What can happen if the state you live in turns its back on a public health crisis like HIV/AIDS? The Human Rights Watch (HRW) says it makes the epidemic even worse. In its new report, Rights at Risk: State Response to HIV in Mississippi, HRW highlights how the state does very little to provide information about HIV prevention and then in turn doesn’t fund housing, transportation and prescription drug programs for people living with the disease.
Even more alarming: Half of the HIV-positive people in Mississippi are not receiving treatment, a rate comparable to that of countries like Botswana, Ethiopia, and Rwanda. Antiretroviral medications help to prolong the life span of those with HIV/AIDS. Lack of access to them is a death sentence.
The state also does very little to educate people about safer sex.
The Huffington Post reported:
"Mississippi is among the poorest of all U.S. states, which entitles it to substantial federal funds that could support HIV/AIDS housing and health care services. Yet it has consistently failed to take full advantage of these funds. The state recently sued to block national health care reform legislation that would expand Medicaid eligibility for many people living with HIV, with the cost borne primarily by the federal government. According to the report, Mississippi’s unwillingness to accept federal support for its residents with HIV contributes to death rates from AIDS that are far higher than the national average.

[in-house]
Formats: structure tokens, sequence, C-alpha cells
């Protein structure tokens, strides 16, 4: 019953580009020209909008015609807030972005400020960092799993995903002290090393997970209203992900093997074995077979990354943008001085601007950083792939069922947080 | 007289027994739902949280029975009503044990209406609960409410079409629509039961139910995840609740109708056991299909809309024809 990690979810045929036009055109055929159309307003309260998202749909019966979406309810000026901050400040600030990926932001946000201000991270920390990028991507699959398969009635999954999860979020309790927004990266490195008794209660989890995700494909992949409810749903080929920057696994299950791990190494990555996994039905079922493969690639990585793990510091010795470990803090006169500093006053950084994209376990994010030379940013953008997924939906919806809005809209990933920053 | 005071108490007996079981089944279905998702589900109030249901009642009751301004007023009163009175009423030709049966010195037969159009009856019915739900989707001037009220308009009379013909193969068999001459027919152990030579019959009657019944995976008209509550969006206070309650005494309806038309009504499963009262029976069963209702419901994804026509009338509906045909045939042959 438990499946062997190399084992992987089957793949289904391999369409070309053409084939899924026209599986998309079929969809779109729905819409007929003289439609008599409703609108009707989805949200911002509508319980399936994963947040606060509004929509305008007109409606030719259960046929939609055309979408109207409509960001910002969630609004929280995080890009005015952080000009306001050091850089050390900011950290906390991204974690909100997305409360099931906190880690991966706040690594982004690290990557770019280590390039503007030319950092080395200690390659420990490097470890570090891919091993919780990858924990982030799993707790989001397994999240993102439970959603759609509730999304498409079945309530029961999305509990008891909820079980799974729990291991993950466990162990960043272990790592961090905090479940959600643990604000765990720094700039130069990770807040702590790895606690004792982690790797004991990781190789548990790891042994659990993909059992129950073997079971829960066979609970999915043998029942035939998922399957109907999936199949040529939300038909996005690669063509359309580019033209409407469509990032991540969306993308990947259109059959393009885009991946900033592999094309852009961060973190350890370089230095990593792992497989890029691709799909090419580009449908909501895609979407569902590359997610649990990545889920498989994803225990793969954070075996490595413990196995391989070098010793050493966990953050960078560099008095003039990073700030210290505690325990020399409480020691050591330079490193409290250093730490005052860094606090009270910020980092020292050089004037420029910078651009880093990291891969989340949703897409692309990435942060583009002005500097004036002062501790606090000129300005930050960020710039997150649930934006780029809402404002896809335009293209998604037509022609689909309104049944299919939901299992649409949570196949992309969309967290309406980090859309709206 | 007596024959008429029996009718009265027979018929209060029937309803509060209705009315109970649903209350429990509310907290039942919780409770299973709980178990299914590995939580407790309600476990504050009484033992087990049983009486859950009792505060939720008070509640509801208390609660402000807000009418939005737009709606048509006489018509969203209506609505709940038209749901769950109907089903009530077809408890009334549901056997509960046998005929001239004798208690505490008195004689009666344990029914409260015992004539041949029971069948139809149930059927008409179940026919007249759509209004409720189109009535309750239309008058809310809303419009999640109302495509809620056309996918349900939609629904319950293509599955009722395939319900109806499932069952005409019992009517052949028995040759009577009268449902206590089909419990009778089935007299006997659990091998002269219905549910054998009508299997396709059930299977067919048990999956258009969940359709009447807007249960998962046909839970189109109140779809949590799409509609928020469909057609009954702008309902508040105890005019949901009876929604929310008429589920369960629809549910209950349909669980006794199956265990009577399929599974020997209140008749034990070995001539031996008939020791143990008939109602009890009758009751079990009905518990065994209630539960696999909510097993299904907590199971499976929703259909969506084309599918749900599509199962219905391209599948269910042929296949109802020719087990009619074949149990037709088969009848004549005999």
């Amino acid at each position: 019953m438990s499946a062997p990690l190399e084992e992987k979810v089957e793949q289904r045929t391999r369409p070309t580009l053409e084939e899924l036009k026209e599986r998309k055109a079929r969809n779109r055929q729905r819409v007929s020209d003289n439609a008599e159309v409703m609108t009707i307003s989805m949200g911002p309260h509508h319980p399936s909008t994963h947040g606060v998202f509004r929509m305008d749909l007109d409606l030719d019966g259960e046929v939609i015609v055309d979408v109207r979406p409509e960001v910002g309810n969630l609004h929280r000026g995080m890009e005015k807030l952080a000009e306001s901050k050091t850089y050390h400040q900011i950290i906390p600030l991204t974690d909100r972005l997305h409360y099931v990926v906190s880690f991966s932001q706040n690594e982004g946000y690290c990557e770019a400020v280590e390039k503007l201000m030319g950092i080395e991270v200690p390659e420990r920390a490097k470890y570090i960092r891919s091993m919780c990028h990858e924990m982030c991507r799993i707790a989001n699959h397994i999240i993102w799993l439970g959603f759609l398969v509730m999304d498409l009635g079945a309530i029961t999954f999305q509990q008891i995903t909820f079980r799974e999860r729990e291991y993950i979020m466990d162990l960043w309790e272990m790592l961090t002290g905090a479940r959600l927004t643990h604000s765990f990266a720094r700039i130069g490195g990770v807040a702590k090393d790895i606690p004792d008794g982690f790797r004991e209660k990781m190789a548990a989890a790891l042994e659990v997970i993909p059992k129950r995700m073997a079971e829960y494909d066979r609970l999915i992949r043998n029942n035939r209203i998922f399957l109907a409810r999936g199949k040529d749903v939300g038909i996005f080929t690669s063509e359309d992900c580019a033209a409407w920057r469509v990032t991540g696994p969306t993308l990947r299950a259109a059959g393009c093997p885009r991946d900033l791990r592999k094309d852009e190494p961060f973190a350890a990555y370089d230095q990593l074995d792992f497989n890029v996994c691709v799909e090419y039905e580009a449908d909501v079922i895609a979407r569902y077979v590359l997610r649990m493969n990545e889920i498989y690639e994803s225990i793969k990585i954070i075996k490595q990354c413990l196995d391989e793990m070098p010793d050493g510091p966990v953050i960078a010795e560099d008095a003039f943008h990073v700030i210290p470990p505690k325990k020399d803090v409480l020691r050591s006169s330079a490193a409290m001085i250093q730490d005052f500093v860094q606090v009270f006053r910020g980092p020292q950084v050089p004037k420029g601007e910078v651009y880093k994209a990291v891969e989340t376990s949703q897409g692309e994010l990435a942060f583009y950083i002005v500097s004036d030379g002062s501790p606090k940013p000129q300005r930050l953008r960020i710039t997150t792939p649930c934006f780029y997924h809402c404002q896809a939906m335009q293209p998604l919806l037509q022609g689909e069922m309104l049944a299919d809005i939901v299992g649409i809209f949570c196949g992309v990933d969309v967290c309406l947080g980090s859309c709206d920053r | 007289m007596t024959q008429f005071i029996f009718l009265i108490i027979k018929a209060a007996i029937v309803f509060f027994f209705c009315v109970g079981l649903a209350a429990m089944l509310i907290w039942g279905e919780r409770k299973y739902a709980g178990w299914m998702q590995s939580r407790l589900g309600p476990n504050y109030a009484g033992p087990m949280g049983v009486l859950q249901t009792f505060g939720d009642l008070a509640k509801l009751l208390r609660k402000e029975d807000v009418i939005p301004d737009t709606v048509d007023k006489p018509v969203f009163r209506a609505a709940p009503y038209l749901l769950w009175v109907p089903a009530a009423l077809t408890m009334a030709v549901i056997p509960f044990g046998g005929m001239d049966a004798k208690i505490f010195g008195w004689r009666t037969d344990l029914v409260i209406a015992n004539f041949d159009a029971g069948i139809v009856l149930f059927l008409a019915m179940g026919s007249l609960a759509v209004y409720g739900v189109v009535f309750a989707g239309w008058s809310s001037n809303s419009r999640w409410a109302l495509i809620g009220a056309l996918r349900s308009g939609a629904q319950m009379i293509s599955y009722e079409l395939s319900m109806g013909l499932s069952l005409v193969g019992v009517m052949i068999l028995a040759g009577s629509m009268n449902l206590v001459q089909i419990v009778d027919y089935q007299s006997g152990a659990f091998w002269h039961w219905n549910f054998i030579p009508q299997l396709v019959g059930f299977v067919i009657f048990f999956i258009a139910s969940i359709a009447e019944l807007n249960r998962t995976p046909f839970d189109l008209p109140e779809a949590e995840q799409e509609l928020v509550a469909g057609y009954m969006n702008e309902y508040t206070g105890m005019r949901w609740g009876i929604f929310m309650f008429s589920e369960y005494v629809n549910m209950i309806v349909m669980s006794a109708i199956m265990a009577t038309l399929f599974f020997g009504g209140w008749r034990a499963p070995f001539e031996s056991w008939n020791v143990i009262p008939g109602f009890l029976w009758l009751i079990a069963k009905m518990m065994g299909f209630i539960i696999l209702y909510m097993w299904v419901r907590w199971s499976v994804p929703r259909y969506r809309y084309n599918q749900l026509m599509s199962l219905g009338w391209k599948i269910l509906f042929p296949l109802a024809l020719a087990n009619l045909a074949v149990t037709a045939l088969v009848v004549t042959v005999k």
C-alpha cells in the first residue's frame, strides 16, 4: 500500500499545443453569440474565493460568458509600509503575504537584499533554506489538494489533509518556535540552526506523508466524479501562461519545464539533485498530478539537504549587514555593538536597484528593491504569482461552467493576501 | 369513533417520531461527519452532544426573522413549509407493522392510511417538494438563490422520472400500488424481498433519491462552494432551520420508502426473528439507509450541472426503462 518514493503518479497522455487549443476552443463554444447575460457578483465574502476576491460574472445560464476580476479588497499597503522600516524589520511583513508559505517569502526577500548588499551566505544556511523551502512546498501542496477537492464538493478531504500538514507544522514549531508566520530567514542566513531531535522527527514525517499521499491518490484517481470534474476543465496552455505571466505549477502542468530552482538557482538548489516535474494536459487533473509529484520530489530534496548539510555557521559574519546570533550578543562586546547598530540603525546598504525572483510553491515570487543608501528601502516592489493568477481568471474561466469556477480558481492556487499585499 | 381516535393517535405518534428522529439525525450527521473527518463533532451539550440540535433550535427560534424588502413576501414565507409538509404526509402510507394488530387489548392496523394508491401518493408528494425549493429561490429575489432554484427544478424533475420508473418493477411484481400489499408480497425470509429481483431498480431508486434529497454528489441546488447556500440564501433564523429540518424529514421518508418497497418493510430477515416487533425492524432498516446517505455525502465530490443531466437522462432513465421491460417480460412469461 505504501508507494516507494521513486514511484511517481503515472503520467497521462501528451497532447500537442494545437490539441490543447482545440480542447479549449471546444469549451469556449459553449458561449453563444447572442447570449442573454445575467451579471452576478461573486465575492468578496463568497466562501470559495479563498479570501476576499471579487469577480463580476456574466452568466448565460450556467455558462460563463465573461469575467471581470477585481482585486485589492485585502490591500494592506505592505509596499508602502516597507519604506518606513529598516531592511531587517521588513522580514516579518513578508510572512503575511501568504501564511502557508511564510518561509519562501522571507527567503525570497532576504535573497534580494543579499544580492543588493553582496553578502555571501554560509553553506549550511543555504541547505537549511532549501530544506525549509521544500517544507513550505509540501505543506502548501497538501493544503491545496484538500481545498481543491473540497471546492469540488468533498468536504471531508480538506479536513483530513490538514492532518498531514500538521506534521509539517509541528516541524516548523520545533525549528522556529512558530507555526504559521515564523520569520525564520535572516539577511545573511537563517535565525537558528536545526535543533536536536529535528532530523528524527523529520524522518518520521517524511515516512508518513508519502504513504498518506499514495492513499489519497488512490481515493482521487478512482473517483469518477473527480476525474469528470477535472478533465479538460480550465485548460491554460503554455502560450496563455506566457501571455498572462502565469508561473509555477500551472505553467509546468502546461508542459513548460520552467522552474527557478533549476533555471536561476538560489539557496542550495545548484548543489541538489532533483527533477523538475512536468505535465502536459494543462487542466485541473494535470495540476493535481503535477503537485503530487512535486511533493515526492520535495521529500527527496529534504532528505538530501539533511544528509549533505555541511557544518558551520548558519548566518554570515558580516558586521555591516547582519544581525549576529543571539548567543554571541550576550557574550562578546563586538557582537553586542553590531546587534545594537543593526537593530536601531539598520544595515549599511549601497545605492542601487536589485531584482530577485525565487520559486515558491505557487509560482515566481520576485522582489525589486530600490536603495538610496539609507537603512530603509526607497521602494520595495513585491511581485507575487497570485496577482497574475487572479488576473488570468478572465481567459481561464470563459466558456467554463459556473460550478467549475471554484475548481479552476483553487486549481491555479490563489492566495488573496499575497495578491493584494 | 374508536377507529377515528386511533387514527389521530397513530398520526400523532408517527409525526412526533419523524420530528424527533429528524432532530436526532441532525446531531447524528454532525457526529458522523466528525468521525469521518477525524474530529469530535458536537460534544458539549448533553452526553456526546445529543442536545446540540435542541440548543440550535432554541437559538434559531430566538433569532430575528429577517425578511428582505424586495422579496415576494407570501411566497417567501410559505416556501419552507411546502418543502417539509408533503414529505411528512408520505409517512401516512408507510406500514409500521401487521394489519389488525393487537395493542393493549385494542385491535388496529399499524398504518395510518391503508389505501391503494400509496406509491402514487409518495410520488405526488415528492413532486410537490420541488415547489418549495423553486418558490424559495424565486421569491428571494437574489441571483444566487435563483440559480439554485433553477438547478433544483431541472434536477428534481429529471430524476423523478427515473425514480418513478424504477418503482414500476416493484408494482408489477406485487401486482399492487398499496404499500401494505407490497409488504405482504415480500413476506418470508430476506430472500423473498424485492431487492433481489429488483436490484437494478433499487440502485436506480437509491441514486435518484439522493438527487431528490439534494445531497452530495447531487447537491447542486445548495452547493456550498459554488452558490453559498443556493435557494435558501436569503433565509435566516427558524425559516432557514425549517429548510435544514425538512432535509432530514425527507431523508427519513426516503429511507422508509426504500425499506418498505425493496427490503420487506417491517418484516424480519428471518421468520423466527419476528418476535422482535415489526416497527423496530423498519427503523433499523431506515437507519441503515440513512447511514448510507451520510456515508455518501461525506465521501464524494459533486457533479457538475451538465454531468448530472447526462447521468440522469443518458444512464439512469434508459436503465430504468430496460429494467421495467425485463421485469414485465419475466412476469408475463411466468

"Mississippi also clings to failed approaches to sex and HIV education, Human Rights Watch said. Mississippi has some of the nation’s highest rates of chlamydia, gonorrhea, and syphilis, sexually transmitted diseases that can significantly increase an individual’s risk of becoming infected with HIV. Yet the state legislature has repeatedly refused to approve programs that provide complete, accurate information about HIV and pregnancy prevention, insisting on ineffective abstinence-only curricula in the public schools."
And, of course, the state’s complacency concerning the disease negatively impacts the black community—the same community that bears the brunt of the epidemic. “HIV is taking a devastating toll on African-American communities in Mississippi,” says Megan McLemore, senior health researcher at Human Rights Watch.
In Mississippi, while African-Americans make up only 37 percent of the population, they account for 76 percent of new HIV infections and 73 percent of those already living with the disease.
In the early days of AIDS, activists used to say that silence equals death. It seems that in the case of Mississippi, government complacency equals death.